NATO's offical responses to repeated civilian casualties from its bombing attacks have been notably lacking in human sympathy. British journalist Robert Fisk was appalled by a NATO press conference of May 14, the day after 87 ethnic Albanians were "ripped apart" by NATO bombs at Korisa. NATO spokesmen Jamie Shea and Major-General Walter Jertz "informed us 'It was another very effective day of operations'." There was "not a single bloody word of astonishment or compassion." (The Independent [London], May 15, 1999). This response of NATO officials was not mentioned, let alone featured, in the U.S. media.
Thanks to the scale of the refugee crisis, the U.S. media have been unable to avoid reporting that the NATO bombing has been followed by catastrophic effects. But while some commentators have declared the policy a failure and have castigated the administration for it, most have followed the official line of blaming all of these nasty developments on Milosevic. They have focused intently and uncritically on alleged Serb abuses, all allegedly "deliberate," whereas NATO killings and damage are slighted, and when unavoidably reported are allowed to be "errors."
--The Big Lie about the "failure" of diplomacy. As with Kosovo, during the Persian Gulf war experience the media accepted that the enemy has refused to negotiate, thus compelling military action. Although Bush himself stated repeatedly that there would be no negotiations--"no reward for aggression"--and that Iraq must surrender, the media pretended that the U.S. was laboring to "go the extra mile for peace," while they suppressed information on numerous rejected peace offers. Thomas Friedman, after acknowledging that Bush strove to block off diplomacy lest negotiations "defuse the crisis" (Aug. 22, 1990), subsequently reported that "diplomacy has failed and it has come to war" (Jan. 20, 1991), without mentioning that the diplomatic failure was intentional.
In the case of the NATO war on Yugoslavia, the official position is that Yugoslavia refused NATO's reasonable offer at Rambouillet, and that Milosevic's intransigence thus forced NATO to bomb. This is a Big Lie--NATO's offer was never reasonable, requiring Yugoslavia to accept not only full occupying power rights by NATO in Kosovo--a part of Yugoslavia--but also NATO's right to "free and unrestricted passage and unimpeded access" throughout Yugoslavia. The Serbs had indicated a definite willingness to allow a military presence in Kosovo, but not by NATO and certainly not with NATO authority to occupy all of Yugoslavia. NATO would not negotiate on these matters and issued an ultimatum to Yugoslavia that no sovereign state could accept.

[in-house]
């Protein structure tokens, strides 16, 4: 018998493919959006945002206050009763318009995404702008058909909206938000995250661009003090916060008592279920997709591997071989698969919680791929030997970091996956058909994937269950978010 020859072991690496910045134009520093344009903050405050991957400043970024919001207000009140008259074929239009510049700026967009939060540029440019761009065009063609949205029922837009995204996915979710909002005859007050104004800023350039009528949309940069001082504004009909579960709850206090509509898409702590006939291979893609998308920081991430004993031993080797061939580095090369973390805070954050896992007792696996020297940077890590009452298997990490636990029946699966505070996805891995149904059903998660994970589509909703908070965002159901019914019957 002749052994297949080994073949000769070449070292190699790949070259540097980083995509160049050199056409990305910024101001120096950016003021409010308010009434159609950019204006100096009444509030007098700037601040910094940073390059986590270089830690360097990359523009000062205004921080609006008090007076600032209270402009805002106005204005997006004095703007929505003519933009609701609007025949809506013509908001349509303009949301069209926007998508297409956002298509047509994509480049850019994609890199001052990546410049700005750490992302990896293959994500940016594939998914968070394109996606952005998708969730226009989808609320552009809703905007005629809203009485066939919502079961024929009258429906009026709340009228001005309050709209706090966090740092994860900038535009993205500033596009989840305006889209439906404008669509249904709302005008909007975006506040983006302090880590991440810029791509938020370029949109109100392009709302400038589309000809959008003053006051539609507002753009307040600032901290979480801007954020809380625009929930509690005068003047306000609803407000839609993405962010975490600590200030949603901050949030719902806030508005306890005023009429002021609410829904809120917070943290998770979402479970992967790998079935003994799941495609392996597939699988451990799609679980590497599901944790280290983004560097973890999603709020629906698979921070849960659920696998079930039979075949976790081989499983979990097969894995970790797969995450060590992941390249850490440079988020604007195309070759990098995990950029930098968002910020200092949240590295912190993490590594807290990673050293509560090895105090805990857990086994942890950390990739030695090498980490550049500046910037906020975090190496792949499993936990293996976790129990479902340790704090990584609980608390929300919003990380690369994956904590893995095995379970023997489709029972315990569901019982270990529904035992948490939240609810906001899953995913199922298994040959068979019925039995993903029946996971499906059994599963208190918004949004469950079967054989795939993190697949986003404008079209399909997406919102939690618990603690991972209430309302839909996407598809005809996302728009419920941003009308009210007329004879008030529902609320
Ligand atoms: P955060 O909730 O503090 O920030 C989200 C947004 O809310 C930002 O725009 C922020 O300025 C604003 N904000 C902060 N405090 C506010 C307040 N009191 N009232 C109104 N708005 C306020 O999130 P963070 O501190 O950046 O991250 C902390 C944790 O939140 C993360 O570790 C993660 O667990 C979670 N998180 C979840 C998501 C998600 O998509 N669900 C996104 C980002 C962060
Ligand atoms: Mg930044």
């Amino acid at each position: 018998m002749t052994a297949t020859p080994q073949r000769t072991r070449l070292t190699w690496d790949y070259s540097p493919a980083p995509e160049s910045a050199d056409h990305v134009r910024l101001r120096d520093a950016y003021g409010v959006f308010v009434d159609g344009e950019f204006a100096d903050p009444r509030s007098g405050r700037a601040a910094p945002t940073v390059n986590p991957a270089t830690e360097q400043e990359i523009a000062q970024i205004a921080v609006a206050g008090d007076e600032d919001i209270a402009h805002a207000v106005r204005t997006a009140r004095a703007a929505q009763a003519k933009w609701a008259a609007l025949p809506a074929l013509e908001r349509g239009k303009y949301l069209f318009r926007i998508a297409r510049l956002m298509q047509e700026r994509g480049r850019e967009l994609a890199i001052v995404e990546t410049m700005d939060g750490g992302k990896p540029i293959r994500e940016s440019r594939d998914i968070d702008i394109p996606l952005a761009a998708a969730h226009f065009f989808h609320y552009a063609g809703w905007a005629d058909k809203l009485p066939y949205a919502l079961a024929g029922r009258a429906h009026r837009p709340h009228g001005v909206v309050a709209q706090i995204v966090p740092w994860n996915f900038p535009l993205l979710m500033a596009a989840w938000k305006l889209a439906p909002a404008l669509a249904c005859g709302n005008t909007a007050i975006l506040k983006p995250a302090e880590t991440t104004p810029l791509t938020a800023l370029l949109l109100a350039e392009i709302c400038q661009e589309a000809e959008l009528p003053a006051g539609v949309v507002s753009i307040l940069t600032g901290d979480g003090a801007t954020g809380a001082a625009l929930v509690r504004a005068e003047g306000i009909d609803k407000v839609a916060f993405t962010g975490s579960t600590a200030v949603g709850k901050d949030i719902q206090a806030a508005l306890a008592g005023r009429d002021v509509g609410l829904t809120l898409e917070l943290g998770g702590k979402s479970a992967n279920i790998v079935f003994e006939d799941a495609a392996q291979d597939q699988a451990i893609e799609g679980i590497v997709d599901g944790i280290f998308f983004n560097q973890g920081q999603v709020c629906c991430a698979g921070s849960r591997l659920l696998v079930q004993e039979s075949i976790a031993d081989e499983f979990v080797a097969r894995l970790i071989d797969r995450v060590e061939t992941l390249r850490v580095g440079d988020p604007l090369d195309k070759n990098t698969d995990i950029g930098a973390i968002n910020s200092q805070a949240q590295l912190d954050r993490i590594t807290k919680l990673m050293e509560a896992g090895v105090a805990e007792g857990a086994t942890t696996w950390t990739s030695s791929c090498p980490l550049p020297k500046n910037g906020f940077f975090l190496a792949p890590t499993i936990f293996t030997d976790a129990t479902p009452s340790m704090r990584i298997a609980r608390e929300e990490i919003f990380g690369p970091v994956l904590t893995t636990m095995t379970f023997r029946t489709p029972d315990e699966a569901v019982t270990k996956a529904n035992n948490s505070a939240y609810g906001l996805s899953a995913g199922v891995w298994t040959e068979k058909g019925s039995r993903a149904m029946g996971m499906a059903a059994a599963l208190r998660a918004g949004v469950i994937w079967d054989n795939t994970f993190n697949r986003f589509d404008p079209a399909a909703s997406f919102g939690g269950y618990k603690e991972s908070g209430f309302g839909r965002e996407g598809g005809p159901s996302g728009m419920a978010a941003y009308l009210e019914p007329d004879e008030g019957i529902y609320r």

As in the Persian Gulf war case, however, the mainstream U.S. media accepted the official line that the bombing resulted from a Serbian refusal of a reasonable offer after "extensive and repeated efforts to obtain a peaceful solution" (Clinton). The Serb position and the continued Serb willingness to negotiate on who would be included in the occupying forces was essentially ignored or deemed unreasonable; the ultimatum aspect of the process was considered of no importance; and the fact that the ultimatum required Yugoslavia to agree to virtual occupation of the entire state by NATO was suppressed. The NATO position, as the Bush position in the Persian Gulf war, was surrender, not negotiate. And the media today, as then, pretend that we are eager to negotiate with a mulish enemy.
In sum, the propaganda service of the mainstream U.S. media to the Kosovo war would be hard to surpass, and on NATO principles the New York Times and its confreres are eminently bombable. But as usual, for the U.S. and NATO powers international law and moral principles apply only to others. To the Godfather and his flunkies, an entirely different set of principles applies.

Published in Z Magazine

Edward S. Herman is Professor Emeritus at the Wharton School, University of Pennsylvania.